The Canadian veteran Windsor MacDonald passed away on Novembre 13, 2014. On June 6, 1944, he had landed in Saint-Aubin-sur-Mer, with the North Shore regiment. Lest We Forget.
Windsor C. MacDonald was born on November 14, 1924 in Bay Side, New Brunswick. On June 6, 1941, at age 16 he lied about his age to join two of his brothers in the North Shore Regiment. He enlisted in Newcastle, New Brunswick and trained in Sussex before he set sail from Halifax, Nova Scotia in July. Pte. MacDonald became a regimental signaler and spent almost three years training in England before landing in Saint-Aubin-sur-Mer on D-Day.
He was in France for nine days before a motorcycle accident sent him back to England to recuperate. That September, he rejoined his regiment and finished the European campaign in Holland. He sailed home from England on July 21, 1945, exactly four years after he left Canada.
When he returned to the Miramichi, Windsor worked as a blacksmith. He spent time in Toronto where he made parts for the city’s new subway. For 12 years he worked in a body shop with his brother, before he moved to Moncton to refuel planes at the airport, where he retired in 1984.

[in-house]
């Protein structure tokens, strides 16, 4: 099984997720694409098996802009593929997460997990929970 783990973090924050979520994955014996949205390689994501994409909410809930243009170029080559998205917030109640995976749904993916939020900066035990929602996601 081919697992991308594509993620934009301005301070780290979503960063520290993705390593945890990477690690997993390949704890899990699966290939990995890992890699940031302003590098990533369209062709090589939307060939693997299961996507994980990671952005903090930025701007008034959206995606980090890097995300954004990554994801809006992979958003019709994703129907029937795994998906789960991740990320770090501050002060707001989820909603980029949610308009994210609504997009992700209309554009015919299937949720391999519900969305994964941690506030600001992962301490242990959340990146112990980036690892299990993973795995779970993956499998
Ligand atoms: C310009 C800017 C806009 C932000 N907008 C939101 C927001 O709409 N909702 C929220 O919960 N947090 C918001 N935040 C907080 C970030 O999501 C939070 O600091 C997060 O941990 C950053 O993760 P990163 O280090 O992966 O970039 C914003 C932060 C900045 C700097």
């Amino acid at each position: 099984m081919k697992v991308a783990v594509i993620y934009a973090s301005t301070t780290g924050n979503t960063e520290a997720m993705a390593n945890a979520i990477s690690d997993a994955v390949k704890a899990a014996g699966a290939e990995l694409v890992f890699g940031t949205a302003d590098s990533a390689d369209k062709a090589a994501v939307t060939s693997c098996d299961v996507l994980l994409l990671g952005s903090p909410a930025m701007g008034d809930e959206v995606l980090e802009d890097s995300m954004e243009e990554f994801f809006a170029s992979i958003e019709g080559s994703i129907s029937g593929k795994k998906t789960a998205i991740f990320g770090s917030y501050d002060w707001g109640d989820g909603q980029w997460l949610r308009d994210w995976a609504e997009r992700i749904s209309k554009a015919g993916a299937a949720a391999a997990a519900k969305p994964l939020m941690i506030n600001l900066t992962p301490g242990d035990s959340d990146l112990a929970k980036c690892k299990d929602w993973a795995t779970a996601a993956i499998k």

In June 2009, for the 65th anniversary of D-Day, Windsor was invited by the Juno Beach Centre to be part of the temporary exhibit Veterans Voices, where his story was being presented. It was the first and last time he came back in Normandy and could visit his brother Alwyn’s grave at the Canadian military cemetery in Bény-sur-Mer/Reviers.
“During our training my brothers tried to get me sent home because of my age, but I was determined to go and promised to enlist elsewhere if they did. I thought there was a chance I would get injured, but never thought I would die and wanted to go with my brothers.”
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